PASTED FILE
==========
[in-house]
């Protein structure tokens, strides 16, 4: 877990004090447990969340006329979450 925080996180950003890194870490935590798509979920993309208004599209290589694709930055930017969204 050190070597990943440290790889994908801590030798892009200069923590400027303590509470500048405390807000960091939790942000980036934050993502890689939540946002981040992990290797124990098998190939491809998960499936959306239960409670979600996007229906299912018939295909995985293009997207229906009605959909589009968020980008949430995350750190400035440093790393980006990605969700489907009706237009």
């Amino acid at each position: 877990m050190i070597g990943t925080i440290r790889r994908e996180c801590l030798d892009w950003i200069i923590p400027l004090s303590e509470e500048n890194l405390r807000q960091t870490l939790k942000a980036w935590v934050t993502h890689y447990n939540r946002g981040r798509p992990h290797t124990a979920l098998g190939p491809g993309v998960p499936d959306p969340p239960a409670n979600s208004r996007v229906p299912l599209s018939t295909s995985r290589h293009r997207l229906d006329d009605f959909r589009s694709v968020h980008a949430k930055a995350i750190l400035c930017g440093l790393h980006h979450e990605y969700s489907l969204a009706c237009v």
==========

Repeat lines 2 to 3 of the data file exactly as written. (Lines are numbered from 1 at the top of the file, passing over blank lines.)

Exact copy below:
């Protein structure tokens, strides 16, 4: 877990004090447990969340006329979450 925080996180950003890194870490935590798509979920993309208004599209290589694709930055930017969204 050190070597990943440290790889994908801590030798892009200069923590400027303590509470500048405390807000960091939790942000980036934050993502890689939540946002981040992990290797124990098998190939491809998960499936959306239960409670979600996007229906299912018939295909995985293009997207229906009605959909589009968020980008949430995350750190400035440093790393980006990605969700489907009706237009």
């Amino acid at each position: 877990m050190i070597g990943t925080i440290r790889r994908e996180c801590l030798d892009w950003i200069i923590p400027l004090s303590e509470e500048n890194l405390r807000q960091t870490l939790k942000a980036w935590v934050t993502h890689y447990n939540r946002g981040r798509p992990h290797t124990a979920l098998g190939p491809g993309v998960p499936d959306p969340p239960a409670n979600s208004r996007v229906p299912l599209s018939t295909s995985r290589h293009r997207l229906d006329d009605f959909r589009s694709v968020h980008a949430k930055a995350i750190l400035c930017g440093l790393h980006h979450e990605y969700s489907l969204a009706c237009v």